py.test plugin to abort hanging tests
This is a plugin which will terminate tests after a certain timeout. When doing so it will show a stack dump of all threads running at the time. This is useful when running tests under a continuous integration server or simply if you don’t know why the test suite hangs.
Note that while by default on POSIX systems py.test will continue to execute the tests after a test has timed, out this is not always possible. Often the only sure way to interrupt a hanging test is by terminating the entire process. As this is a hard termination (os._exit()) it will result in no teardown, JUnit XML output etc. But the plugin will ensure you will have the debugging output on stderr nevertheless, which is the most important part at this stage. See below for detailed information on the timeout methods and their side-effects.
The pytest-timeout plugin has been tested on python 2.7 or higher, including 3.X, pypy and pypy3. See tox.ini for currently tested versions.
Install is as simple as e.g.:
pip install pytest-timeout
Now you can run tests using a timeout, in seconds, after which they will be terminated:
Alternatively you can mark individual tests as having a timeout:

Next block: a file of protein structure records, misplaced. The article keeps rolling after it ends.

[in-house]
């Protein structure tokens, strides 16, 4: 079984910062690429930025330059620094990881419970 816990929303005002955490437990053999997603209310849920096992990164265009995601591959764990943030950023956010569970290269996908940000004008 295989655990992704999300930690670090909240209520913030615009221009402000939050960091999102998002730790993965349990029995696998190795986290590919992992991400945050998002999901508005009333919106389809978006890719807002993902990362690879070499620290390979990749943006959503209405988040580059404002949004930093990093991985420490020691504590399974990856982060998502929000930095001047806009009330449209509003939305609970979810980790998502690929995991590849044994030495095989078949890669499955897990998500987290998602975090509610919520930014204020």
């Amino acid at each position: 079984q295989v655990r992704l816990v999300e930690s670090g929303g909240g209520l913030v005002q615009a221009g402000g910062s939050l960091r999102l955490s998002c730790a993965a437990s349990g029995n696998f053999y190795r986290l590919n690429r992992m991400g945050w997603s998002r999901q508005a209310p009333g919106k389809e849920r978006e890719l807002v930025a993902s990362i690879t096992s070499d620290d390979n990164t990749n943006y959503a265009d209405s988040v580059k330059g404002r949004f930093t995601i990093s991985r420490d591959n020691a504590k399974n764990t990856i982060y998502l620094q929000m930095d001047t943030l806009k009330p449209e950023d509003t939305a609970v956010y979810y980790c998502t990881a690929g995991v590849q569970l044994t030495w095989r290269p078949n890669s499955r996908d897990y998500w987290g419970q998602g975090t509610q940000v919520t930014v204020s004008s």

@pytest.mark.timeout(60) def test_foo(): pass
By default the plugin will not time out any tests, you must specify a valid timeout for the plugin to interrupt long-running tests. A timeout is always specified as an integer number of seconds and can be defined in a number of ways, from low to high priority:
You can set a global timeout in the py.test configuration file using the timeout option. E.g.:
[pytest] timeout = 300
The PYTEST_TIMEOUT environment variable sets a global timeout overriding a possible value in the configuration file.
The --timeout command line option sets a global timeout overriding both the environment variable and configuration option.
Using the timeout marker on test items you can specify timeouts on a per-item basis:
@pytest.mark.timeout(300) def test_foo(): pass
Setting a timeout to 0 seconds disables the timeout, so if you have a global timeout set you can still disable the timeout by using the mark.
Interrupting tests which hang is not always as simple and can be platform dependent. Furthermore some methods of terminating a test might conflict with the code under test itself. The pytest-timeout plugin tries to pick the most suitable method based on your platform, but occasionally you may need to specify a specific timeout method explicitly.
If a timeout method does not work your safest bet is to use the thread method.